EL PASO, Texas -- As coronavirus cases surge across Texas, setting daily records for new infections and hospitalizations, ABC News confirmed Wednesday that the Trump administration plans to pull funding for community testing efforts in El Paso, Houston and Dallas.
In all, El Paso is among 13 community testing sites across five states in hard-hit parts of the country that will lose funding come the end of this month.
"Our testing will not slow down if the federal government decides to withdraw funding," said City of El Paso spokeswoman Laura Cruz, who indicated that the city was prepared to continue operating the site.
There was no immediate reaction from Gov. Greg Abbott about word of the funding loss, but El Paso Congresswoman Veronica Escobar took to twitter with her displeasure.
"El Paso is facing an unprecedented crisis that has taken 122 lives and devastated thousands of others. Yet (President) Donald Trump is pulling support from a desperately needed testing site in our community," she wrote.
She wasn't the only member of the Texas Congressional delegation to react with concern, the state's two U.S. senators also weighed in.
Sen. Ted Cruz said he would "urge HHS (Health and Human Services) and FEMA to extend the community testing sites in Texas.”
Sen. John Cornyn said he too believes "that they need to extend that federal support in Texas, at least until we get this most recent uptick in cases addressed.”
He added, "It’s pretty clear to me, and I think it’s clear to all of us, that with the uptick of cases, now is not a time to retreat from our vigilance in testing.”
The decision to pull funding comes as President Trump has expressed displeasure with the increased rate of testing nationwide because, he says, it causes case numbers to rise and make the U.S. health crisis look bad. The U.S. Centers for Disease Control and Prevention on Wednesday predicted as many as 150,000 American deaths related to the virus by July 18.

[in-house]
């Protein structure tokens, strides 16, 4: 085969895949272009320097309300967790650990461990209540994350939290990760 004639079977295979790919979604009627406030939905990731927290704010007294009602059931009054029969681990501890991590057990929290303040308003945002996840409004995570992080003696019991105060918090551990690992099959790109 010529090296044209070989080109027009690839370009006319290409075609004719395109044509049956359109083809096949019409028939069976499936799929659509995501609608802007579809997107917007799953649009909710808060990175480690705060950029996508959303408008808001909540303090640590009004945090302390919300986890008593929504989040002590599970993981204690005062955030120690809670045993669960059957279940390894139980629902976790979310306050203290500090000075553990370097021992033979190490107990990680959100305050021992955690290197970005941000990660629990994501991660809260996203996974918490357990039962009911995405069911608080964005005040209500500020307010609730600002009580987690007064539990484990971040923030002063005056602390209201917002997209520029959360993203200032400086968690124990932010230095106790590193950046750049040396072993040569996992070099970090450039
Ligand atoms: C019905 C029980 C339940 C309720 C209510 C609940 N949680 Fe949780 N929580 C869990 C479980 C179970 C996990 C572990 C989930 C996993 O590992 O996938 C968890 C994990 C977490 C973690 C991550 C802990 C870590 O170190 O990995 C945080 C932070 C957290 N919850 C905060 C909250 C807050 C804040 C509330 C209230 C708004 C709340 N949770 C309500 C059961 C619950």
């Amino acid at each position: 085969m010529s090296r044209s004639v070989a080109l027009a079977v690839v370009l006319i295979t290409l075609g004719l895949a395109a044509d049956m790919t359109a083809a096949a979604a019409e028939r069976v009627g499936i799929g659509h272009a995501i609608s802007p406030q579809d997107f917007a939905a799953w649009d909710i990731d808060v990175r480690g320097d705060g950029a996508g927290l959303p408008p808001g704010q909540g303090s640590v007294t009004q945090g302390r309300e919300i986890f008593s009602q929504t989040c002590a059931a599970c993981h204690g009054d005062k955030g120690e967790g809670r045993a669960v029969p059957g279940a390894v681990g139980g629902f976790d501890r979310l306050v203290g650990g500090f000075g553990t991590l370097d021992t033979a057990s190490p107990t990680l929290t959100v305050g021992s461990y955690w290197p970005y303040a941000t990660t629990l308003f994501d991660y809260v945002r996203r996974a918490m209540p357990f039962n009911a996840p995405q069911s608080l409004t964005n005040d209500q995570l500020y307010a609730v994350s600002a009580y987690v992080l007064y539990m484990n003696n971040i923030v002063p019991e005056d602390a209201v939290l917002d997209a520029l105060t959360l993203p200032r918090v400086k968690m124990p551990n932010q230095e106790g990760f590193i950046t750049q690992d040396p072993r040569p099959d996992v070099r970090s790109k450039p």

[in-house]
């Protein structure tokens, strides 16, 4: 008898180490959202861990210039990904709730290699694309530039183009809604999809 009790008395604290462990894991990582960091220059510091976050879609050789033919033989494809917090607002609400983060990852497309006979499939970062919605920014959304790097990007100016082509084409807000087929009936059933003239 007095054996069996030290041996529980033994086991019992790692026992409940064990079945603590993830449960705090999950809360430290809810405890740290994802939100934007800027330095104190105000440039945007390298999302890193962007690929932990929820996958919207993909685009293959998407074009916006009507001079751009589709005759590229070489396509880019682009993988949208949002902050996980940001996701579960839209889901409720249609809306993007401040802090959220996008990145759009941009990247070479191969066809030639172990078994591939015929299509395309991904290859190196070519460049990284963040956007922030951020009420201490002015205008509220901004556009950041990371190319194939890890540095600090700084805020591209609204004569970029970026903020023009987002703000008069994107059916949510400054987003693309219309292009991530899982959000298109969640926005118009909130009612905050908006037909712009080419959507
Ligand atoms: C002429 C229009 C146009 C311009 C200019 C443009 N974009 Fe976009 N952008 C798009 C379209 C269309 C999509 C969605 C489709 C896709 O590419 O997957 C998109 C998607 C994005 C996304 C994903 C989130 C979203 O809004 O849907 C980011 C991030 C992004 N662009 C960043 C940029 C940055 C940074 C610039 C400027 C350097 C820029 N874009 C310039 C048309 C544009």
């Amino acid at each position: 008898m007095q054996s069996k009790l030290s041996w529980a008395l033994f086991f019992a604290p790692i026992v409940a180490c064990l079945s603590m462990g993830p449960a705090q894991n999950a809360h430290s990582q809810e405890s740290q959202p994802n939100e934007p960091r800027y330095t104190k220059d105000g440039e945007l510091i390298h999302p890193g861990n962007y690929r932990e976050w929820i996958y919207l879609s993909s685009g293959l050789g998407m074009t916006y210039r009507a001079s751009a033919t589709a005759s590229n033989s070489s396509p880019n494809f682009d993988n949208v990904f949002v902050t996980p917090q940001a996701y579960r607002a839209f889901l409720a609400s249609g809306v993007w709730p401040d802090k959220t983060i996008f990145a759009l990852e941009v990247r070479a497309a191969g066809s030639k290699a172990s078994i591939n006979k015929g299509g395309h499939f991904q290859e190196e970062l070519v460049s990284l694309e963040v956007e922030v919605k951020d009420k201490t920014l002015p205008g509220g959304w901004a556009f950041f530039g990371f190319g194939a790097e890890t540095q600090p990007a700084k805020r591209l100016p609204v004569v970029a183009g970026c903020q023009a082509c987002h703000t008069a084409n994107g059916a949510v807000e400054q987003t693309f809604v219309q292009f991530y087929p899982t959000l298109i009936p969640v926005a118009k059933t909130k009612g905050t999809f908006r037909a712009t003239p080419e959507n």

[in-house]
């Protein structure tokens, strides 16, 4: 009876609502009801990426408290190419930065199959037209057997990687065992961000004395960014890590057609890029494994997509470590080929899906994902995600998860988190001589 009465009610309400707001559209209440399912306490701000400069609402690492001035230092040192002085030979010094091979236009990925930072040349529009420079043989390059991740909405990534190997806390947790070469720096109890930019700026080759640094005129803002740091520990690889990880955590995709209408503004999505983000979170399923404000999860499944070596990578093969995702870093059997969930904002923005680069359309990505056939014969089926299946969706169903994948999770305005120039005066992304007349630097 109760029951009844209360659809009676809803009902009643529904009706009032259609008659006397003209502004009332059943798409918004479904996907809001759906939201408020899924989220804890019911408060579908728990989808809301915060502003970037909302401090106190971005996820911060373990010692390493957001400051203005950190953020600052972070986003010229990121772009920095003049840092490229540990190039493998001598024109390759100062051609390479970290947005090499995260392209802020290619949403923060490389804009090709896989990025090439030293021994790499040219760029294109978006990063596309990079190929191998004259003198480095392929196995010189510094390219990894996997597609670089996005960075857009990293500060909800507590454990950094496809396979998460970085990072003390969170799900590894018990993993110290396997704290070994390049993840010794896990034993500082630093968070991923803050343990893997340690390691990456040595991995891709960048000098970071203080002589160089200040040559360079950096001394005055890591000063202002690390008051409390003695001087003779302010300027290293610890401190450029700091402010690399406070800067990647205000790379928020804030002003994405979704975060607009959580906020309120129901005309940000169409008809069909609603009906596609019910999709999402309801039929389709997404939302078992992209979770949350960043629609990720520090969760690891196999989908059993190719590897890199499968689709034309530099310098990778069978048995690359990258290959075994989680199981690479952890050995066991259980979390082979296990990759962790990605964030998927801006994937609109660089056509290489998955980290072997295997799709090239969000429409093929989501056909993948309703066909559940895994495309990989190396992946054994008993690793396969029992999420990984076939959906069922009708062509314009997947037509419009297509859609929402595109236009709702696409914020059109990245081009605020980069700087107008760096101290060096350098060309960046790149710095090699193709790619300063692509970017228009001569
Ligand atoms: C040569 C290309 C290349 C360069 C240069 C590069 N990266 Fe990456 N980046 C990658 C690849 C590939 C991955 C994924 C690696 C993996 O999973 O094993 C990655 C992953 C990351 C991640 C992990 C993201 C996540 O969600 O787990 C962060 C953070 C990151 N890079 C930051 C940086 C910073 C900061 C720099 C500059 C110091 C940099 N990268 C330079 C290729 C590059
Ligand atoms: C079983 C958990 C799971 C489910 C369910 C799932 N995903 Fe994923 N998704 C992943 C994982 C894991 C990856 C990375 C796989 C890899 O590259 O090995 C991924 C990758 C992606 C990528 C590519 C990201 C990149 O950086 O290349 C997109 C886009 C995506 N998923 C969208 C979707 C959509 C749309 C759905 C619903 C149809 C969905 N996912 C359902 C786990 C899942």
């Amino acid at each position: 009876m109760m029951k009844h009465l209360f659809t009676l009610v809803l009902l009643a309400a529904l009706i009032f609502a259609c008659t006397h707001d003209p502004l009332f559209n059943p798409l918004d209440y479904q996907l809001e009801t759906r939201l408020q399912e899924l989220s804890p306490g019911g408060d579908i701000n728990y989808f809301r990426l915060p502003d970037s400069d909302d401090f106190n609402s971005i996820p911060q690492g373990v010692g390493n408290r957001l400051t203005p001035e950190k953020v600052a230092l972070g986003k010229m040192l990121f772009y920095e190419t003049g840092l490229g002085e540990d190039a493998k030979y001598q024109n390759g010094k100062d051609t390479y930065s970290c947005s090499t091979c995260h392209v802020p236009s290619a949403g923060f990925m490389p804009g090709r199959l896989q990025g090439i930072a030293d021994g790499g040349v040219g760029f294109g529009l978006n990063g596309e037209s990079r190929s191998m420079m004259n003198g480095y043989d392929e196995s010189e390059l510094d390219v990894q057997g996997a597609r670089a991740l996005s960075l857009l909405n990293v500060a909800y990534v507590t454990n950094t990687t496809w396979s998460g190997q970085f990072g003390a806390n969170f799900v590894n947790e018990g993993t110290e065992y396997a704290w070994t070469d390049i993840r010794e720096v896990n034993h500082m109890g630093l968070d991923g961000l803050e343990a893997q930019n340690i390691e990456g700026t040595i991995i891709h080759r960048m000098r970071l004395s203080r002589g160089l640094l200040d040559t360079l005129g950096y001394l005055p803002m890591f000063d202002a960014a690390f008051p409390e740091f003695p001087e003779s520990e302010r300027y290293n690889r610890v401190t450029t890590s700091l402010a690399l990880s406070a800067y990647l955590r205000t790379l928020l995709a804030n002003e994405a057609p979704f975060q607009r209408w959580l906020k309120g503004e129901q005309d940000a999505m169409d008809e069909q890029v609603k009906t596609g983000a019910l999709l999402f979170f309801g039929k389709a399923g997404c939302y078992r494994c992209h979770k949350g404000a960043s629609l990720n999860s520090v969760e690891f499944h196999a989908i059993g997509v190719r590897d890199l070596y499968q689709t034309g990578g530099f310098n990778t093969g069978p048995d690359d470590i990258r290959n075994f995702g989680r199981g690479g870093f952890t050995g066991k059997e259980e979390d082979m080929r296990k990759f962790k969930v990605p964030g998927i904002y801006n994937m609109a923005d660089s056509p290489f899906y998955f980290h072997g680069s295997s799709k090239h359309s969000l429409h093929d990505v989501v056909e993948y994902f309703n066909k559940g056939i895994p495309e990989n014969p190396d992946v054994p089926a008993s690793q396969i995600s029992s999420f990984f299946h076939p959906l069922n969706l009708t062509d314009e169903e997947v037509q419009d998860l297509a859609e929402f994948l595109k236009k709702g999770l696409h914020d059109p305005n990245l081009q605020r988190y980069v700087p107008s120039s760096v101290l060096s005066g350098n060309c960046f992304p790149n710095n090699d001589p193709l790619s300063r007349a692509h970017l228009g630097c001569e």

Daily case numbers in Texas, in particular, have been soaring with 5,5551 new Covid-19 cases reported on Wednesday.
Trump administration officials indicated they had long planned to end direct federal involvement in running the testing sites, but state and local governments were encouraged to continue those efforts on their own.
Adm. Brett Giroir, an assistant secretary of Health tasked by Trump to coordinate the nation’s testing efforts, told ABC News that the federal government is still planning to support testing efforts in Texas and elsewhere, including providing states swabs, reagents and other supplies.
In testimony on Capitol Hill this week, Dr. Anthony Fauci, the nation’s top infectious disease expert, said rising case numbers in certain states, including Texas, were "disturbing" and that more needed to be done to expand testing.
"Right now, the next couple of weeks are going to be critical in our ability to address those surges that we are seeing in Florida, in Texas, in Arizona and other states," Fauci said.
(ABC News contributed to this report.)